Category 5. Midwifery in community settings


Early bird antenatal groups

Brenda Clarke and Elaine Tasker

 

 

 

 

Brenda Clarke and Elaine Tasker, Halton and St Helen's Primary Care Trust

The winners launched early bird antenatal sessions for women within two weeks of receiving a referral. The appointment consisted of group sessions to promote health in pregnancy. It also provided a good opportunity to discuss birth places at a stage when women had not yet attended hospital. The judges said they demonstrated measurable outcomes, such as an increase in smoking cessation.

Shortlisted

Evening antenatal clinic, Liz Wood and Cayleigh Curtis, Plymouth Hospitals NHS Trust

Inspirational Midwifery in a community setting, Dee Hadley and Tracey Cooper, Worcestershire Acute Hospitals NHS Trust

 

 

 

 

Category 6. The Pregnacare award for research into practice


Interprofessional collaboration in obstetric emergencies


Elaine Madden and Melanie McMechan

 

 

 

 

 

Elaine Madden and Melanie McMechan, South Eastern Health and Social Care Trust /Ulster Hospital

They simulated an obstetrical emergency that was recorded to explore the interaction, behaviour and practices of healthcare professionals within a framework of peer-support. The judges said that the project's aims were clear and that there was great potential for this approach to be utilised in other units.

Shortlisted

An exploration into the factors that have contributed to the changes in montrose maternity unit over the last five years, Clare Winter and Iona Duckett, Montrose Maternity Unit, Tayside NHS

 

 

 

 

 

Category 7. The Children’s Mutual award for excellence in partnership working


Working as one


Lynn Lynch MBE and Helen Butler

 

 

 

 

 

 

Lynn Lynch MBE and Helen Butler, Cwm Taff NHS Trust

They created a one-referral process, one multi-agency team and a range of services to tackle issues surrounding domestic abuse. The judges praised the exceptional partnership working between multiprofessionals, voluntary and statutory agencies. There was detailed planning to provide tailored services to victims. They are now trying to break the cycle by working with abusers.

Commended

Putting the puzzle together, Jane Rooney, Julia Kemp and Jan Sharrock, Liverpool Women's NHS Foundation Trust

Shortlisted

Developing a local perinatal mental health service, Julie Jomeen and Jacqui Powell, University of Hull/Hull and East Yorkshire Hospitals NHS Trust

 

 

 

 

Category 8. Development of services for addressing inequalities in health


Children’s centre midwifery meeting the needs of the whole community

Susan Atherton, Liz Thompson and Patricia Hann

 

 

 

 

 

Susan Atherton, Liz Thompson and Patricia Hann, Mid-Cheshire Hospitals NHS Foundation Trust

The Trust has a team of children’s centre midwives to improve access to services and the quality of care for its vulnerable clien­­­ts. The judges said they demonstrated the ability to tailor services for the varying needs of a diverse community.

runners up

The Women’s Wheel, Claire Homeyard and Anna Gaudion, Barking Havering and Redbridge Hospitals NHS Trust

Shortlisted

The role of the midwife in improving care for women with diabetes, Donna Buick, Maternity Unit – Antrim Hospital, Northern Health and Social Care Trust

 

 

 

 

Category 9. Pampers Student Vision Award


Sarah Clarke, Laura Carr and Elaine Brand

 

 

 

 

 

Sarah Clarke, University of Northumbria, Laura Carr, University of Surrey, Elaine Brand, University of Worcester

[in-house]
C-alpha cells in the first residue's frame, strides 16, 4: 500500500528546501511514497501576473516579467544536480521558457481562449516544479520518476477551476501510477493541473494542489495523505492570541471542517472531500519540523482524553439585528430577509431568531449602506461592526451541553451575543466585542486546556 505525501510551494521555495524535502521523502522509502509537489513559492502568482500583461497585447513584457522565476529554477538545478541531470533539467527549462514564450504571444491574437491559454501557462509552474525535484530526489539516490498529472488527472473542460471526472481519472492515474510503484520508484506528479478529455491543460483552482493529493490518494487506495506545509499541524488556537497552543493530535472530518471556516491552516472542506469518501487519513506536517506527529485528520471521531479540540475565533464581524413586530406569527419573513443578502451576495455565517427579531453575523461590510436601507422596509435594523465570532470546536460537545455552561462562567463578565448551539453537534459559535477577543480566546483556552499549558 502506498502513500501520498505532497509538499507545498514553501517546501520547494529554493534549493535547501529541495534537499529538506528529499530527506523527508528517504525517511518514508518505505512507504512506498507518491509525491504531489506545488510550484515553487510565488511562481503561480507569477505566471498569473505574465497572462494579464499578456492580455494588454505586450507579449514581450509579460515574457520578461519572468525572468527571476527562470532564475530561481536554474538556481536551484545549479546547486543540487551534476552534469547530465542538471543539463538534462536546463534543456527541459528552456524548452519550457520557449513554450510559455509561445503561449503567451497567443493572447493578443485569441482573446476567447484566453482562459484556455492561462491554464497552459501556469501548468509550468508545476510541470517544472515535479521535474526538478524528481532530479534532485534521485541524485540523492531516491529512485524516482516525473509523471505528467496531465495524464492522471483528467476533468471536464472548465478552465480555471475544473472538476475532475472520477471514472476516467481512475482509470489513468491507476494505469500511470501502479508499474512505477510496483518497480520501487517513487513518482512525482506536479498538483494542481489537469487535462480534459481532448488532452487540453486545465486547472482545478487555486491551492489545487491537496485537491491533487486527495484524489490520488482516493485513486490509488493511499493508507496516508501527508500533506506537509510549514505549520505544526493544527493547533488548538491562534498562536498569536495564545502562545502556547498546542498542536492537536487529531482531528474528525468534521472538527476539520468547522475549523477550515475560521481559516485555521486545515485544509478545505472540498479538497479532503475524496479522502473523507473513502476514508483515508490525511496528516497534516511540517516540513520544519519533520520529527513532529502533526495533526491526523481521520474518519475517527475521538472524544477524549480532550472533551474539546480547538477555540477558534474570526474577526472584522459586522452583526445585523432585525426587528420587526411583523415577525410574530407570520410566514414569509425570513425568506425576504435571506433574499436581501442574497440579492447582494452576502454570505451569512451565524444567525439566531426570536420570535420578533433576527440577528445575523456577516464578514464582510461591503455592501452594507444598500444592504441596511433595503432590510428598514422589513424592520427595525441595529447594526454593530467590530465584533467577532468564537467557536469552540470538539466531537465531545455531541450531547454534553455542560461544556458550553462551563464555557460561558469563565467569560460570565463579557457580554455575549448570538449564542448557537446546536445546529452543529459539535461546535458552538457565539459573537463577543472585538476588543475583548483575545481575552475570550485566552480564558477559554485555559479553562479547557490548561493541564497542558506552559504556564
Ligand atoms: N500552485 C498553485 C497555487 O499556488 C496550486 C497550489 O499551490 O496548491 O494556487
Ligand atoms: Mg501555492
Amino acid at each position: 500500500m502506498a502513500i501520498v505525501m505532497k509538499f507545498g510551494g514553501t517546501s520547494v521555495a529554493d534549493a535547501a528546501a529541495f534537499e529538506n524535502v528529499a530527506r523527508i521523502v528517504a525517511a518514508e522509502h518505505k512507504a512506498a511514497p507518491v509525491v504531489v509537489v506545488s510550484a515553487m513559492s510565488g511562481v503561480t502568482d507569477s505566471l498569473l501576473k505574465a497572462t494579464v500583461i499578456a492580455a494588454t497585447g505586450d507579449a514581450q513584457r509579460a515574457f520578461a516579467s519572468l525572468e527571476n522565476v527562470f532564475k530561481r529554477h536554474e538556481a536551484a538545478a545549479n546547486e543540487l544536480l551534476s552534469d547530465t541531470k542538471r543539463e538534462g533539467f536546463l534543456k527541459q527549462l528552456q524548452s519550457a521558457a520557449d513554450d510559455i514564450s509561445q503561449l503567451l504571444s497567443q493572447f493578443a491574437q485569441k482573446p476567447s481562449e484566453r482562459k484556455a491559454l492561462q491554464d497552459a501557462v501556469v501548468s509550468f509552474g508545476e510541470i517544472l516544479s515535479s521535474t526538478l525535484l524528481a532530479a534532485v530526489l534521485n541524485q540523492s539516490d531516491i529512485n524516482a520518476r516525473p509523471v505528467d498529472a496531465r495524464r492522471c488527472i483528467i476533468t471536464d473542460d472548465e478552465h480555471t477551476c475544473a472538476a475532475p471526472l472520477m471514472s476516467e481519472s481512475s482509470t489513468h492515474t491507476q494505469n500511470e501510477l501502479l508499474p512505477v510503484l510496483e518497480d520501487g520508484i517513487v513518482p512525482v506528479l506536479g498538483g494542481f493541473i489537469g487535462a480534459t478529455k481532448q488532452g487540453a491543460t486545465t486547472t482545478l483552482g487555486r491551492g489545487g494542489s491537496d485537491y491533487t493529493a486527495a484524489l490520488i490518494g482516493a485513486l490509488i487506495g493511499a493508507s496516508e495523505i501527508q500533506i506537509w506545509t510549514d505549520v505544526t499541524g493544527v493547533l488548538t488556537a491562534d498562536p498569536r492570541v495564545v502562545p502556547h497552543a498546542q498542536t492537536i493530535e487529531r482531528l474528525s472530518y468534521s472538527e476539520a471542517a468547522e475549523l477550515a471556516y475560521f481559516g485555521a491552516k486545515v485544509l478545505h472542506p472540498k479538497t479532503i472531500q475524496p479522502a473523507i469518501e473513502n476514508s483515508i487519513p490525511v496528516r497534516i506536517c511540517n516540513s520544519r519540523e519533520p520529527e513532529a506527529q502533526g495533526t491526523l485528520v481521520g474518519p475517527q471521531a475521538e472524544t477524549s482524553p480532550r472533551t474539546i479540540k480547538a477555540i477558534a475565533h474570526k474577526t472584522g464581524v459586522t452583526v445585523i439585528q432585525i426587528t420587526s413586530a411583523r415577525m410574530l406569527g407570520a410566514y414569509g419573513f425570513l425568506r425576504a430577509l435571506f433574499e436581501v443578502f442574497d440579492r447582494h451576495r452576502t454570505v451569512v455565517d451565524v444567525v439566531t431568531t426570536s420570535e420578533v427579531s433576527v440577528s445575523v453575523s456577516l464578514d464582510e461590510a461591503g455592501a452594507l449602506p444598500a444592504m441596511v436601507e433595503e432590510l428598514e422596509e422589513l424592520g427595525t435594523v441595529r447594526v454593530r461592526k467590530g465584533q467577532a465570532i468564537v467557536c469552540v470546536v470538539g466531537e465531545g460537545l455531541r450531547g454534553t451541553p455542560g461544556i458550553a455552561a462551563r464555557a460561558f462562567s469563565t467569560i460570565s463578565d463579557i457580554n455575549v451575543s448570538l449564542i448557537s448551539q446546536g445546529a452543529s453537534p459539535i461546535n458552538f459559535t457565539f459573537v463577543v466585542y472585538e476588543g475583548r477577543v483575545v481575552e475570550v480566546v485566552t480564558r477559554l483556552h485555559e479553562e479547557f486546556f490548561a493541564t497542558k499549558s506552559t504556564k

runner up
Kelly Godwin, University of Glamorgan

 

 

 

Category 10. Lifetime Achievement Award


Lindsay Reid

Lindsay Reid

 

 

 

 


Lindsay Reid was born in Banchory in north-east Scotland. She trained in midwifery at South Wales' Royal Gwent Hospital in Newport and practised as a midwife in Guildford and Kirkcaldy in Fife where she did community midwifery.

Since 1981, her professional interests have solely been in midwifery. The posts she has held have varied from being a ‘hands-on’ midwife through teaching/lecturing, researching and writing.

Lindsay taught midwifery at Forth Valley College of Nursing and Midwifery, which is now the University of Stirling.

Following early retirement from teaching in 1994, she continued to practise as a bank midwife in Stirling and Falkirk before becoming a research assistant with the midwifery research group at the University of Glasgow and the RCM UK Board for Scotland in 1996.

From 2000 to 2001, Lindsay worked in education and research at the RCM UK Board for Scotland in Edinburgh.

In 2003, she gained a PhD at the University of Glasgow with the thesis Scottish midwives 1916 to 1983: The Central Midwives Board for Scotland and practising midwives. Using the records of the Central Midwives’ Board for Scotland (CMB) and oral testimonies from midwives of all ages across Scotland, she focused on the shaping of midwives’ identity from 1916 to 1983 and the extent to which the CMB and other agents and events limited or facilitated this.

She currently researches and writes on midwifery issues in midwifery journals and books including Midwifery: freedom to practise?, which examines international aspects of midwifery practice with contributions from midwives from different countries.

Lindsay has been fantastic in providing the RCM UK Board for Scotland with archive material she has found during her research, and is keen to ensure it's shared with others. Lindsay would especially like to leave this legacy for midwives of the future so that they can identify where the roots of their profession lie.

Being an educationalist and researcher, her real enthusiasm is around making the midwives of today and tomorrow have the best experience they can have in their chosen career. However, at the heart of this lies her deep-rooted interest in women’s rights. Believing if you make the experience good and support the midwives, they in turn will pass this on to women.

Printer-friendly version